Federal Bureau of Investigation’s Aiken Office investigating ADPS for civil rights violations
AIKEN, S.C. — An incident of public indecency committed by deputies from the Aiken Department of Public Safety eighteen months ago has caused the nation’s top law enforcement agency to step in and investigate four ADPS deputies.
The investigation comes as a couple, whose names will not be provided here, filed a lawsuit against both the department and the city over the invasive search that also violated Aiken’s 1992 public indecency ordinance, which calls for the prosecution of any one who procures a person to be in a state of nudity in a public place. That ordinance doesn’t make any exceptions for police searches, regardless of whether such a search is legal or not (and this search was illegal anyways). Videos of the stop are in federal civil court in Aiken.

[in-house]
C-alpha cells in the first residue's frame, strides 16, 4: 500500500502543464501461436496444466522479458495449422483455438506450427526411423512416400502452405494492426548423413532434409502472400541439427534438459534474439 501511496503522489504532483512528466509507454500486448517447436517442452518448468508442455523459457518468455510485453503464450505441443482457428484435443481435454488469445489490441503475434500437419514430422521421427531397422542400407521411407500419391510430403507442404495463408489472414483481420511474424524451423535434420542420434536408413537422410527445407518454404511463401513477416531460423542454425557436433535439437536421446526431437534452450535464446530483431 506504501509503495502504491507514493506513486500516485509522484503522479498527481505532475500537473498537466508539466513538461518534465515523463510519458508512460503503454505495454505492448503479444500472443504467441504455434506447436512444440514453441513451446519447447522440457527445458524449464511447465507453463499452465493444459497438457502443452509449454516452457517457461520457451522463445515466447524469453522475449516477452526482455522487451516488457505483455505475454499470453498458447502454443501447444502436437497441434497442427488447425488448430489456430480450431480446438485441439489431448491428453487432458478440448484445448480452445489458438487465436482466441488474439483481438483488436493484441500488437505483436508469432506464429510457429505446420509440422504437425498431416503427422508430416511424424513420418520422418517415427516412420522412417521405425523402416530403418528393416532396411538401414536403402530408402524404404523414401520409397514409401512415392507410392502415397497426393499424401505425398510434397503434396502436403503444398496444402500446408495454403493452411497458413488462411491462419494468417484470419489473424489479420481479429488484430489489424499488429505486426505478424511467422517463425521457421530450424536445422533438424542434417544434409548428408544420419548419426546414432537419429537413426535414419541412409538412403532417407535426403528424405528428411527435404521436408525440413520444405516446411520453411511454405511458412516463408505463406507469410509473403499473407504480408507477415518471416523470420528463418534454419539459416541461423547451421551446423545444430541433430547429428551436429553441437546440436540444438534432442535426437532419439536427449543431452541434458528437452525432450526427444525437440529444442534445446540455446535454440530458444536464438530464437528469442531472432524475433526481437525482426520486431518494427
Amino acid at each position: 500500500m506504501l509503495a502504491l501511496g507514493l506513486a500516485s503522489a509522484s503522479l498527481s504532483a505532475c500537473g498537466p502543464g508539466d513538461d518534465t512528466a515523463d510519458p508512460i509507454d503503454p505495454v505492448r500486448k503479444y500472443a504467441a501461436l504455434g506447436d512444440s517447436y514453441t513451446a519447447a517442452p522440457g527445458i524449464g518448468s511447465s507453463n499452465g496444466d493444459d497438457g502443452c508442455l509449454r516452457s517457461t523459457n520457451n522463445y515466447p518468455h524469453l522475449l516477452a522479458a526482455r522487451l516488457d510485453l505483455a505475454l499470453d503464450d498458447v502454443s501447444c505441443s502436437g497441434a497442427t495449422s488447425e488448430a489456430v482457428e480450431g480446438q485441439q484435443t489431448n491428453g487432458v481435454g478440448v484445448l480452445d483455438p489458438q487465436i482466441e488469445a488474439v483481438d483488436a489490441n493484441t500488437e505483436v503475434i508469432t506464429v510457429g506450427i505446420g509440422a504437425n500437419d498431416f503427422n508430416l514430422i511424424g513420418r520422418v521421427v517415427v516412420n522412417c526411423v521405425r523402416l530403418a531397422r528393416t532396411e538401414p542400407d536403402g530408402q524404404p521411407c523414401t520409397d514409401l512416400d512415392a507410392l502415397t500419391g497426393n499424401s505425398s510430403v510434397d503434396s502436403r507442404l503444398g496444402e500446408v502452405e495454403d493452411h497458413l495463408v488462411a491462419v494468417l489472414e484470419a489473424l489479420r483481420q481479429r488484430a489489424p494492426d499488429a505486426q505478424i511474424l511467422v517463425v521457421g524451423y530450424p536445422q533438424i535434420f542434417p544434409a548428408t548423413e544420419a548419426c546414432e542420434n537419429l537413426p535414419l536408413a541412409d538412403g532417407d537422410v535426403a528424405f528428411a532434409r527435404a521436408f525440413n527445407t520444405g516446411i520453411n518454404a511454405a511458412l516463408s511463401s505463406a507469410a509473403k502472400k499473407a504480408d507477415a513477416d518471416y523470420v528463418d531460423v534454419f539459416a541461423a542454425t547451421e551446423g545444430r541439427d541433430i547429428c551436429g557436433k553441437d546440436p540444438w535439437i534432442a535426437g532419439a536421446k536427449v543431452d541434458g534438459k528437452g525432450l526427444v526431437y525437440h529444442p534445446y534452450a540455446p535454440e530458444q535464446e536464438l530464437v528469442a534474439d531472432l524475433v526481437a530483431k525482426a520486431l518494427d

As WIS News 10 further reports, dashboard camera video shows what happened on October 2, 2014 when the couple were pulled over in a newly purchased car, initially because the car had paper tags.
On the video, some of what happened is very audible. ADPS deputies searched the car and brought in a narcotics dog to sniff it. They searched the man and the woman. Their lawyer says they were subjected to an intrusive strip and body cavity search completely unjustified in a traffic stop and they accuse ADPS of using racist language.
A male deputy searched the male victim, claiming that the victim had drugs in his anus. While the invasive and illegal search in plain view of passers-by was ongoing, the victim can be heard yelling about a hemorrhoid he’s been battling for several months, maybe years. The male deputy completely disregarded his pleas, continuing to believe the victim had drugs on him, not a painful hemorrhoid.
When the search turned up nothing, he then tells a female deputy to search the female victim “real good”.
ADPS and the city deny any wrongdoing in the incident.
The fact and the matter is the four cops should be prosecuted for public indecency, regardless of how one feels about the search.